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Old 08-03-2017, 11:16 PM
 
Location: CA--> NEK VT--> Pitt Co, NC
379 posts, read 314,245 times
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Quote:
Originally Posted by Alandros View Post
So autosomal DNA doesn't have haplogroups, they summarize the results there by assigned ethnic percentages.

Haplogroups are simply the way they summarize what Y DNA, paternal only DNA, matches in relation to the rest of the world. Since it only represents one line they don't do percentages, they do designations. Also because of the limitations you point out regarding autosomal DNA since it is a mixed bag of all your DNA it can't tell you too much detail further back except rough ethnic groups you likely match. Y DNA can match any other male around the world at some level, whether 200 years ago or 10,000 years ago.

Because your dad was assigned to Haplogroup L-21 that only applies to his paternal Y DNA, it does not apply to the autosomal DNA results. That means that paternally you and he descend from a European male, L21 being the "Atlantic Celtic" haplgroup, the most common in Ireland, Scotland, and England... but found at lower levels outside of it such as France or Germany.

So again L21 only applies to the Y DNA, no other part of the DNA and it is not a summary for all your DNA results.
Per ISOGG:

"Y-chromosome DNA (Y-DNA) haplogroups are determined by single-nucleotide polymorphism (SNP) tests. SNPs are locations on the DNA where one nucleotide has "mutated" or "switched" to a different nucleotide.

Because a haplogroup consists of similar haplotypes, it is possible to predict a haplogroup from the haplotype. A SNP test is required to confirm the haplogroup prediction"



Are you saying 23 & Me does not do SNP tests? If so, how do they end up giving a result with a haplogroup? From what I understand, some vendors provide SNP tests with autosomal DNA test; some don't. I was under the impression that 23 & Me was in the former group.

Is that not true?
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Old 08-03-2017, 11:30 PM
 
877 posts, read 893,996 times
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Quote:
Originally Posted by naadarien View Post
Per ISOGG:

"Y-chromosome DNA (Y-DNA) haplogroups are determined by single-nucleotide polymorphism (SNP) tests. SNPs are locations on the DNA where one nucleotide has "mutated" or "switched" to a different nucleotide.

Because a haplogroup consists of similar haplotypes, it is possible to predict a haplogroup from the haplotype. A SNP test is required to confirm the haplogroup prediction"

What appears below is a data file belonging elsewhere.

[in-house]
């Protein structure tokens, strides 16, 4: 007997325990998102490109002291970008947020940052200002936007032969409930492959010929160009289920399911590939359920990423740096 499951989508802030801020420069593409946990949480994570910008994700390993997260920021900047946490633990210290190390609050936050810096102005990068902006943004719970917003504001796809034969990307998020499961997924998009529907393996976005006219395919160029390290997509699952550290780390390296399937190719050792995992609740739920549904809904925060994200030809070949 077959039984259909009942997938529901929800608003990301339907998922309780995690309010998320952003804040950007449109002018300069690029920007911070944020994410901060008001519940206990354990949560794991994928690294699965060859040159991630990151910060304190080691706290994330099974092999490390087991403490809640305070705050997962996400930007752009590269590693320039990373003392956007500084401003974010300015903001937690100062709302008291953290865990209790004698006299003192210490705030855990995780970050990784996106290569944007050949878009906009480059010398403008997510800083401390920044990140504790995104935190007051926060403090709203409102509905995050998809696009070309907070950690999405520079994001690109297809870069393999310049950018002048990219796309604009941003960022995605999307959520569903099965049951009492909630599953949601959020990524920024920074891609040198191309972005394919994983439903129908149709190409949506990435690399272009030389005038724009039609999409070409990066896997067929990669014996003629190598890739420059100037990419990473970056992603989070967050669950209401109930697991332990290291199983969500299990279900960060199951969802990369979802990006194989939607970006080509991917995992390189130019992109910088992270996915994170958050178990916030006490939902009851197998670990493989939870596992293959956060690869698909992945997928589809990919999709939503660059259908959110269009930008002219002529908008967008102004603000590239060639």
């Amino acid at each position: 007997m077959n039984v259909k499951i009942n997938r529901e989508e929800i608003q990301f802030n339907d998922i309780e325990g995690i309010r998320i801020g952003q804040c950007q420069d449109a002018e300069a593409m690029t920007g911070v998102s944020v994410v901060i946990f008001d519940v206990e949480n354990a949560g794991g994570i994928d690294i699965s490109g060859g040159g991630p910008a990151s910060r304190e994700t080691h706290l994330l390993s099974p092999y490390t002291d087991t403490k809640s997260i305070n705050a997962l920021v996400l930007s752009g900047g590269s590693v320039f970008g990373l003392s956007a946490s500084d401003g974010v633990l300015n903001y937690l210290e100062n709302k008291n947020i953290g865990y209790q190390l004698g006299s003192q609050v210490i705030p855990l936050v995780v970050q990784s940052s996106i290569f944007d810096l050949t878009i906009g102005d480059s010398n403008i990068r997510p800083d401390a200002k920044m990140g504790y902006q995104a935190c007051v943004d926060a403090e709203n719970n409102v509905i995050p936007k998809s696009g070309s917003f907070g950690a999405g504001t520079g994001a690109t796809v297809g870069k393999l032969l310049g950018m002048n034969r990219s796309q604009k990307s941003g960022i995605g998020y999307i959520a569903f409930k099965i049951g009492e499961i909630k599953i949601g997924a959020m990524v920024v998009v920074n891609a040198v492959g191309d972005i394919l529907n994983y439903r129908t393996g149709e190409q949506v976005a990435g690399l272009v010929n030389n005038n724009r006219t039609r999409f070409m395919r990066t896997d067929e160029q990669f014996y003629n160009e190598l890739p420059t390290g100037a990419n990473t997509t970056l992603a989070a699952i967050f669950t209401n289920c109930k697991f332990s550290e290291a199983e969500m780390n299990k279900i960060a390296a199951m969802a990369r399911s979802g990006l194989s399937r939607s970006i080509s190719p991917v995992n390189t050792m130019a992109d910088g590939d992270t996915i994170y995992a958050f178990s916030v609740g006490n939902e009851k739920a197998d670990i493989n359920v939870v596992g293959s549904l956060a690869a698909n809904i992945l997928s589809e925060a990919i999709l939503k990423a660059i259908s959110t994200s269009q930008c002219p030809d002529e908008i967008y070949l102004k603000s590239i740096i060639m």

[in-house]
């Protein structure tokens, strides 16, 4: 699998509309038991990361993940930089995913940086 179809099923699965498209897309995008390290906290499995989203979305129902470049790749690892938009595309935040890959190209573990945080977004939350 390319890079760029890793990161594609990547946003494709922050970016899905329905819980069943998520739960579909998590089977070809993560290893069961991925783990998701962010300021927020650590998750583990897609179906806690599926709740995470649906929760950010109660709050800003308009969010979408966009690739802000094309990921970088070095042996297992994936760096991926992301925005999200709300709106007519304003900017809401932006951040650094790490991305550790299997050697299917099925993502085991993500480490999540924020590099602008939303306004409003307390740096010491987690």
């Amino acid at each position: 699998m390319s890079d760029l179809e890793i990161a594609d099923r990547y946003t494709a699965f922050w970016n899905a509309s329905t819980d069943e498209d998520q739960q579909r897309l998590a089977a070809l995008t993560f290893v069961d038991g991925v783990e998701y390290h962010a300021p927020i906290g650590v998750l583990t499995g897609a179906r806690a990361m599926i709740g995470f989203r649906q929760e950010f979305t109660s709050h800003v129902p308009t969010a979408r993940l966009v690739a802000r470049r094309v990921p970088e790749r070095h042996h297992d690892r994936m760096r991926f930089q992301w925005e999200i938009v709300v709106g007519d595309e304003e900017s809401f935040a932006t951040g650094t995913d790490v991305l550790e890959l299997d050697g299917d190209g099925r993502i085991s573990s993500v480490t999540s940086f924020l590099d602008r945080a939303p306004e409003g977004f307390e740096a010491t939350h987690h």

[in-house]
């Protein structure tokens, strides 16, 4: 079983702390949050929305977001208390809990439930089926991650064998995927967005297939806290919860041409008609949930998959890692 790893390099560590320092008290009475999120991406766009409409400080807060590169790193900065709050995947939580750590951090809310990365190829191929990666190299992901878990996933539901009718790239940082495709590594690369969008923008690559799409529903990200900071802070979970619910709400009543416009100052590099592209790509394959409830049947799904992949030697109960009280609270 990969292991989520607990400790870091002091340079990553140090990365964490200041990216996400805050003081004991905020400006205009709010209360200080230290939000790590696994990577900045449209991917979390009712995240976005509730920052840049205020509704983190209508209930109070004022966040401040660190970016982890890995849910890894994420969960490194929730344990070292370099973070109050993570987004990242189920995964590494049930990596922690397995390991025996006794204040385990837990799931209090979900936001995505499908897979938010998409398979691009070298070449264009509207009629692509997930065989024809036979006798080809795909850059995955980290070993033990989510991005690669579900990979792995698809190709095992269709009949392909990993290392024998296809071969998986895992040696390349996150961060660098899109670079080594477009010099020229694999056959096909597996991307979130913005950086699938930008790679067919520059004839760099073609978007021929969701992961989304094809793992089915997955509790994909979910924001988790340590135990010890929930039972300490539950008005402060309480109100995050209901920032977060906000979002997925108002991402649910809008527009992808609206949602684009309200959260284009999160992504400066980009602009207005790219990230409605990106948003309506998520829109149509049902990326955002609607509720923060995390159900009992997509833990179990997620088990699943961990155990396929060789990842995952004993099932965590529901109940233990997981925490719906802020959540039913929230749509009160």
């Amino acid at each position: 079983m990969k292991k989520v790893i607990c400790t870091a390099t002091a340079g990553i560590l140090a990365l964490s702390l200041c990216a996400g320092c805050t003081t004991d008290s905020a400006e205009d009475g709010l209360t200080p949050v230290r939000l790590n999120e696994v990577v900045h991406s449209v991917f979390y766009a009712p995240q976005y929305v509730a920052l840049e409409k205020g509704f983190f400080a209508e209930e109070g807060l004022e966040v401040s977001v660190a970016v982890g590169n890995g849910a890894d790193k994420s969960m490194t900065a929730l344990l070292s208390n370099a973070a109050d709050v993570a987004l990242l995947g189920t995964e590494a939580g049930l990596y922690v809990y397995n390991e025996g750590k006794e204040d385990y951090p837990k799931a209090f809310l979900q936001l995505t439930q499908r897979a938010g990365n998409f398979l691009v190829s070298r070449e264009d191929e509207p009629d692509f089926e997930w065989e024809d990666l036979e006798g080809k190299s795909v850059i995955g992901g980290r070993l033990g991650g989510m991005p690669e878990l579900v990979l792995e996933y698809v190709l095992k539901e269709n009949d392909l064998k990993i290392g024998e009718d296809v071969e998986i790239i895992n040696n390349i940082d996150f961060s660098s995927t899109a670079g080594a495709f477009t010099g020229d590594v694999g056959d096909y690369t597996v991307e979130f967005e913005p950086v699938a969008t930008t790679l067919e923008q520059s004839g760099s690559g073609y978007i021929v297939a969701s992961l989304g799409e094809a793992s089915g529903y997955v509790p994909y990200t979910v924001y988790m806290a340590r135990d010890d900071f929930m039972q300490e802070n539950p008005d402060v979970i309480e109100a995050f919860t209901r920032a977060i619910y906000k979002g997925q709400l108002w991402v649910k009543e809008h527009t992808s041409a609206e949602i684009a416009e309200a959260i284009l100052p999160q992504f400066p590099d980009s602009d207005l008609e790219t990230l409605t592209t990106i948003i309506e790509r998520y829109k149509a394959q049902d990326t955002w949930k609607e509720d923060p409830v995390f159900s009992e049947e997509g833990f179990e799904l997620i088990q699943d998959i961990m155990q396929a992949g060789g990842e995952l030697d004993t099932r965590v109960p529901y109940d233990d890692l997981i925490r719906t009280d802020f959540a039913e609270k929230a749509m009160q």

Are you saying 23 & Me does not do SNP tests? If so, how do they end up giving a result with a haplogroup? From what I understand, some vendors provide SNP tests with autosomal DNA test; some don't. I was under the impression that 23 & Me was in the former group.

Is that not true?
So one thing to note is autosomal SNPs are different than Y DNA SNPs, basically they both have markers roughly called SNPs... Again it's important to think of it as different types of DNA tested, each type of DNA is separate and contains it's own type of information.

As far as determining a haplogroup they look at the Y DNA and compare it to the known SNPs (or STRs to some extent can be used as well) that are known to be common to a certain haplogroup. Basically they look at the Y DNA signature and tell you which haplogroup that signature fits.

23andme only provides limited Y DNA haplogroup information, they test a certain amount of SNPs and no more. At a place like Family Tree DNA (FTDNA) you can have more extensive tests done, testing specific SNPS or what is now becoming more common (though still relatively expensive) a comprehensive Y DNA test that tests a huge portion of SNPs. So if you test at FTDNA you'll get a haplogroup as well, but can test deeper.

In this case it's important to know that haplogroups are a tree, so there are levels below L21 with specific sets of SNPS that represent the sub-branches. New SNP markers are still being discovered frequently and the branches expand all the time.
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Old 08-03-2017, 11:53 PM
 
Location: Illinois
3,168 posts, read 4,470,245 times
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Quote:
Originally Posted by naadarien View Post
Cool. So how is that haplogroup determined?
It combs through your direct maternal line (if you are female) and direct maternal and paternal line (if you are male).

From what I know, 23andMe is the best thus far when it comes to haplogrouping. I also got haplogroup results from James Lick's calculator and I believe We Gene.


There is something interesting between the two results and 23andMe but again, what is your real question?
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Old 08-04-2017, 05:09 AM
 
Location: CA--> NEK VT--> Pitt Co, NC
379 posts, read 314,245 times
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Quote:
Originally Posted by Alandros View Post
23andme only provides limited Y DNA haplogroup information, they test a certain amount of SNPs and no more. At a place like Family Tree DNA (FTDNA) you can have more extensive tests done, testing specific SNPS or what is now becoming more common (though still relatively expensive) a comprehensive Y DNA test that tests a huge portion of SNPs. So if you test at FTDNA you'll get a haplogroup as well, but can test deeper.